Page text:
Delaware Duck Stamp, Trout Stamp Competition Winners Chosen
(March 10, 2005) Three male mergansers and the
Fenwick Island Lighthouse will adorn
The paintings won top honors in the Division of Fish and Wildlifes annual stamp art competition, held Wednesday, March 9 at the Delaware Agriculture Museum. The judging was observed by more than 60 stamp art enthusiasts and the winner of the 26th Duck Stamp Contest, Joanna Rivera of Richland, New Jersey.
Rivera, who won an honorable mention in last years contest, is a long-time wildlife and landscape artist but has only been entering stamp design contests, including the federal Duck Stamp Contest, for two years. This is my first win and I am thrilled, she said. Especially since it was so hard to find photographic references of common mergansers to study. She will receive $2,500 and 150 artist's proofs of the limited edition print series.
The 2006 Trout Stamp winner was Jeffrey Klinefelter of Etna Greene, Indiana, who also created the winning design for the 2003 and 1997 Delaware Duck Stamps and placed second in the 2004 Delaware Trout Stamp. He will receive $250 and retain the rights to reproduce and sell prints.
The Duck Stamp Contest judges were Robert Trapani, president of the Delaware River and Bay Lighthouse Foundation; Rusty Harvey, executive director of Delaware Wild Lands, Inc.; Dr. Kathleen Berhalter, artist and art studio owner; Larry Marvel, Dover Litho Printing Company; Ted Palmer, of the University of Delaware Cooperative Extension Service; and alternates, Arthur Straughn, Bombay Hook National Wildlife Refuge; and Dr. Donald Parks of Delaware State University and director of the Arts Center Gallery.
Selecting Best of Show for the Trout Stamp art contest
were Charlie Miller, professional biologist with Environmental Consulting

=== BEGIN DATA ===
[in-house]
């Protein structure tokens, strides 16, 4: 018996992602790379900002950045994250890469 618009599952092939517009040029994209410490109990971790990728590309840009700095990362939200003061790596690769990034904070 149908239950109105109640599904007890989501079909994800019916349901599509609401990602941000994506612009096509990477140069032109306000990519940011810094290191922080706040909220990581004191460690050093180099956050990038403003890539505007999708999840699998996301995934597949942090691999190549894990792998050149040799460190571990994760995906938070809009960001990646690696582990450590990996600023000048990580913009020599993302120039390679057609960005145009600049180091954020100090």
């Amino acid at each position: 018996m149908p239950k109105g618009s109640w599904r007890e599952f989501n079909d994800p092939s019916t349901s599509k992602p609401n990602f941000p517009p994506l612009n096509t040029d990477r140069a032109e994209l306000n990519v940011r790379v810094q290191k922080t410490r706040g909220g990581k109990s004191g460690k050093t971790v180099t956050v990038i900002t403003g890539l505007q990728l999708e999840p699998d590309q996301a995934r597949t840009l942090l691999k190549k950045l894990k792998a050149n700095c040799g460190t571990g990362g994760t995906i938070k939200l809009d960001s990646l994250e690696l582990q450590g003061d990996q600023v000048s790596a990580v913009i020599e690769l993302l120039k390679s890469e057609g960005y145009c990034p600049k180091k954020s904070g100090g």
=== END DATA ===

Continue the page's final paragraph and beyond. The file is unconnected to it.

Services, Inc.; Larry Marvel, printer; Doug Gibson, renowned decoy
carver and conservationist; Rick Stephens, Delaware Trout Unlimited
board member; and Ed ODonnell, Delaware Trout Association board
member and life-member of
The Division of Fish and Wildlife, in partnership with
Ducks Unlimited, began the duck stamp and print program in 1980 to
raise funds for waterfowl conservation, including acquiring and improving
the wetland habitats that are vital for the survival of migratory
waterfowl. To date,
The Game and Fish Commission, now the Division
of Fish and Wildlife, began requiring trout stamps in the 1950s.
Trout stamp art was first used in 1977. To fish in Delawares
designated trout streams, from the annual opening of trout season
on the first Saturday in April through June 30, and from the first
Saturday in October through Nov. 30, resident anglers ages 16 to 65
must have a Delaware Trout Stamp. Twelve- through 15- year-old residents
must have a Young Angler Trout Stamp. All non-resident anglers 12
and older are required to have a Non-Resident Trout Stamp.
Look for other articles in our Article Archives
If you got to this page from a link and would like to view the rest of our site click here.